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Kimball's failed replication of Reinhart-Rogoff finding cited in argument for tempered public response to social science research results

Edin and Shaefer's book on destitute families in America reviewed in NYT

Johnston says rate of daily marijuana use among college students now greater than rate of daily cigarette smoking

Highlights

Deirdre Bloome wins ASA award for work on racial inequality and intergenerational transmission

Bob Willis awarded 2015 Jacob Mincer Award for Lifetime Contributions to the Field of Labor Economics

David Lam is new director of Institute for Social Research

Elizabeth Bruch wins Robert Merton Prize for paper in analytic sociology

Next Brown Bag

Monday, Oct 12
Joe Grengs, Policy & Planning for Social Equity in Transportation

Cervical cancer screening among Michigan women: 'The Special Cancer Behavioral Risk Factor Survey', 2004-2008

Publication Abstract

Pierce Campbell, C.M., M. Darwish-Yassine, Sioban D. Harlow, C.M. Johnston, M.P. Curado, K.R. Cho, and A.S. Soliman. 2013. "Cervical cancer screening among Michigan women: 'The Special Cancer Behavioral Risk Factor Survey', 2004-2008." Journal of Obstetrics and Gynaecology, 33(6): 617-621.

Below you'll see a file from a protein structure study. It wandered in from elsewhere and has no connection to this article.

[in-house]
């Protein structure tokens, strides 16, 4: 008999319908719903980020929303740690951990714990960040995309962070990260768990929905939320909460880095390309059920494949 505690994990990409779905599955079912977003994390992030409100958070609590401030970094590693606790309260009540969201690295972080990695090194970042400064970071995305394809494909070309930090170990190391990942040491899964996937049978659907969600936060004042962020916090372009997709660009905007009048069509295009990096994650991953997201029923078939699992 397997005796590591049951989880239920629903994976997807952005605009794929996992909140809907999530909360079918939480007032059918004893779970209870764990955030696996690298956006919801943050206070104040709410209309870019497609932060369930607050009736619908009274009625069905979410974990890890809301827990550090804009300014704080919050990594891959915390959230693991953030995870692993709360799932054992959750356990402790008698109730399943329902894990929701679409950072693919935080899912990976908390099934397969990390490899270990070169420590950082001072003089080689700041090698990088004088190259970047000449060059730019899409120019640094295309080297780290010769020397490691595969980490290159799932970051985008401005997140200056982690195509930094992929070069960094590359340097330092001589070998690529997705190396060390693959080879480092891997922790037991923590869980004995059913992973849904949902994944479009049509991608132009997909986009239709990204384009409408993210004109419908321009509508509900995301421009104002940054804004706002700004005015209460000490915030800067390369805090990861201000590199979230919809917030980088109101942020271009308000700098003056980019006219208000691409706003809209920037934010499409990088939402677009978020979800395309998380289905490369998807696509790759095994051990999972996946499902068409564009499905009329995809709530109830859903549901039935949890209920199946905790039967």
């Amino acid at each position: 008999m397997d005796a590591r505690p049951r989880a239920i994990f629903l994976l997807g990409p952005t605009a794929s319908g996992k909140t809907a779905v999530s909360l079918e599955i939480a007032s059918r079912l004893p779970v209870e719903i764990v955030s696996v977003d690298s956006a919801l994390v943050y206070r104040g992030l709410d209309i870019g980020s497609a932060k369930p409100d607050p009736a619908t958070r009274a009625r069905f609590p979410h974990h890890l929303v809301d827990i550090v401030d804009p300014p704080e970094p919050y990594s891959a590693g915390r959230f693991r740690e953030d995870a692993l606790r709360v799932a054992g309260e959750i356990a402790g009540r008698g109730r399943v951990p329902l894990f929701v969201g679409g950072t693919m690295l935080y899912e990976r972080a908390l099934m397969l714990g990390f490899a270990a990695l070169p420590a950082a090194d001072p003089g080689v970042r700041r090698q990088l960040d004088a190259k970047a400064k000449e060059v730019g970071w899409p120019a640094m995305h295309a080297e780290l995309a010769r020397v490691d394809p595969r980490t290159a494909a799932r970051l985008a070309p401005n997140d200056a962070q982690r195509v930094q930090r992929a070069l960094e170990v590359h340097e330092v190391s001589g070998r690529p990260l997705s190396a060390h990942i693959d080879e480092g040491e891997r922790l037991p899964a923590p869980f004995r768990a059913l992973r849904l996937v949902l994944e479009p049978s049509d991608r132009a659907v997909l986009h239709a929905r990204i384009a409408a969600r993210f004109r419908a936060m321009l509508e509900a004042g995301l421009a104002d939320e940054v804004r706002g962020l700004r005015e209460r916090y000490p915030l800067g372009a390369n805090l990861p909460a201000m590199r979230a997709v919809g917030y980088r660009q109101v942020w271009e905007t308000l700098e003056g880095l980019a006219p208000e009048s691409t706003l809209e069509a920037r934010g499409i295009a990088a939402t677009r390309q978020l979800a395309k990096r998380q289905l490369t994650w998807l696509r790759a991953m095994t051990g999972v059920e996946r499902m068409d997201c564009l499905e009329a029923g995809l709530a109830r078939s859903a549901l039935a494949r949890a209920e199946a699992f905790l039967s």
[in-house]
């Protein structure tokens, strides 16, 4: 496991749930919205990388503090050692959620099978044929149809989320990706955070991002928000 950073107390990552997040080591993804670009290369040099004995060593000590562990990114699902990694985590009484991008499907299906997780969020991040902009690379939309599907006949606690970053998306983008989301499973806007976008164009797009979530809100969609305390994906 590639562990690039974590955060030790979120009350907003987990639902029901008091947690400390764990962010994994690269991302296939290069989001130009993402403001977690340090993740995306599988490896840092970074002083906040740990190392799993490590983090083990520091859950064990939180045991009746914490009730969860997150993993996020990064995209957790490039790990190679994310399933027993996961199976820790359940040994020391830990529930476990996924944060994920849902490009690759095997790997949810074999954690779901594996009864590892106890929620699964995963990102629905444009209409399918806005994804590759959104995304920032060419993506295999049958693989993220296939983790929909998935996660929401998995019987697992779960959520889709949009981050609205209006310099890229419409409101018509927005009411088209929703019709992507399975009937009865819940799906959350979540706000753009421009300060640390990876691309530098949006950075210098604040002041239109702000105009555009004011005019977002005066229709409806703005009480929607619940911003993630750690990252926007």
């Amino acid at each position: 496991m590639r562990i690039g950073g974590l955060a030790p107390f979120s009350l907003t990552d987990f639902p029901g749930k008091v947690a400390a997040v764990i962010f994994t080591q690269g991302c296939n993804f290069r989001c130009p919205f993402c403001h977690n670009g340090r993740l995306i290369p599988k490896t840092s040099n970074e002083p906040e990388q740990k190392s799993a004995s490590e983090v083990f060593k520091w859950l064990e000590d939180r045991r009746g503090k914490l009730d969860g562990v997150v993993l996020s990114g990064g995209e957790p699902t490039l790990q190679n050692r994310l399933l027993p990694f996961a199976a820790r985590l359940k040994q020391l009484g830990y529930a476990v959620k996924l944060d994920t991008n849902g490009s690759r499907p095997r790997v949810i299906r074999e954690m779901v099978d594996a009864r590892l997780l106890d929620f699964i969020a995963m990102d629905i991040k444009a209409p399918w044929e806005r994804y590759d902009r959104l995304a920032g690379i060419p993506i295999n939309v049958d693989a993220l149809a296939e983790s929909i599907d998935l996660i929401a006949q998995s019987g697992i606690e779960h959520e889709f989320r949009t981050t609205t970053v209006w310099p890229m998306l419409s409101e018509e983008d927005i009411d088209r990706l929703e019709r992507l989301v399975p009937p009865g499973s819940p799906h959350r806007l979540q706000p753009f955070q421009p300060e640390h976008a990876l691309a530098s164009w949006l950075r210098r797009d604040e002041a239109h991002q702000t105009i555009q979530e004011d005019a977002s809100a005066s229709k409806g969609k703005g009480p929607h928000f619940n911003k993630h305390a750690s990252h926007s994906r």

The burden of cervical cancer remains greater among minority women. The purpose of this study was to evaluate racial/ethnic disparities in cervical cancer screening among minority women in Michigan. Data from 8,023 women (≥ 40 years) surveyed in the 2004-2008 Michigan Special Cancer Behavioral Risk Factor Survey were used to assess racial/ethnic differences in cervical cancer screening, knowledge and beliefs. Unexpectedly, African-American and Hispanic women reported being screened for cervical cancer at rates similar to, or higher than, Whites. Women demonstrated limited knowledge of cervical cancer risk factors and its signs/symptoms. Most minority women were more likely than Whites to believe in the importance of cervical screening, with Hispanic women more likely to support HPV vaccination. Differential utilisation of screening does not explain the disproportionately high rates of cervical cancer among minorities. Future research should examine disparities in the follow-up of abnormal cervical results and receipt of treatment. © 2013 Informa UK, Ltd.

DOI:10.3109/01443615.2013.783006 (Full Text)

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